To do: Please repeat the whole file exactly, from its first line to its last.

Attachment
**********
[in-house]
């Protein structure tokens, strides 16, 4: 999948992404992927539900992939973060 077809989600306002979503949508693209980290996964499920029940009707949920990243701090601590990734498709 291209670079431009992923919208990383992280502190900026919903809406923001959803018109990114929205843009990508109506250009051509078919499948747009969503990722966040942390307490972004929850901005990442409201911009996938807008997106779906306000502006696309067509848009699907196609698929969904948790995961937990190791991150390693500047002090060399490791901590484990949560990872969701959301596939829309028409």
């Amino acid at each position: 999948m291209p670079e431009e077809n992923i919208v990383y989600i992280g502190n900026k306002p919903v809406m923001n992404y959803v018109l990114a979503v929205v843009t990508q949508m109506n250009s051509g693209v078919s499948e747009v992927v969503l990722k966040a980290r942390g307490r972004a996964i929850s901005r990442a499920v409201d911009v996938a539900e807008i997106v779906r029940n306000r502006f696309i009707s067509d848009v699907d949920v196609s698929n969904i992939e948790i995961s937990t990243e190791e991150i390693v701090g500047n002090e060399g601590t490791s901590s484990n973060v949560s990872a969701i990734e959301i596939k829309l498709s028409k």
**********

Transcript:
[in-house]
């Protein structure tokens, strides 16, 4: 999948992404992927539900992939973060 077809989600306002979503949508693209980290996964499920029940009707949920990243701090601590990734498709 291209670079431009992923919208990383992280502190900026919903809406923001959803018109990114929205843009990508109506250009051509078919499948747009969503990722966040942390307490972004929850901005990442409201911009996938807008997106779906306000502006696309067509848009699907196609698929969904948790995961937990190791991150390693500047002090060399490791901590484990949560990872969701959301596939829309028409």
């Amino acid at each position: 999948m291209p670079e431009e077809n992923i919208v990383y989600i992280g502190n900026k306002p919903v809406m923001n992404y959803v018109l990114a979503v929205v843009t990508q949508m109506n250009s051509g693209v078919s499948e747009v992927v969503l990722k966040a980290r942390g307490r972004a996964i929850s901005r990442a499920v409201d911009v996938a539900e807008i997106v779906r029940n306000r502006f696309i009707s067509d848009v699907d949920v196609s698929n969904i992939e948790i995961s937990t990243e190791e991150i390693v701090g500047n002090e060399g601590t490791s901590s484990n973060v949560s990872a969701i990734e959301i596939k829309l498709s028409k």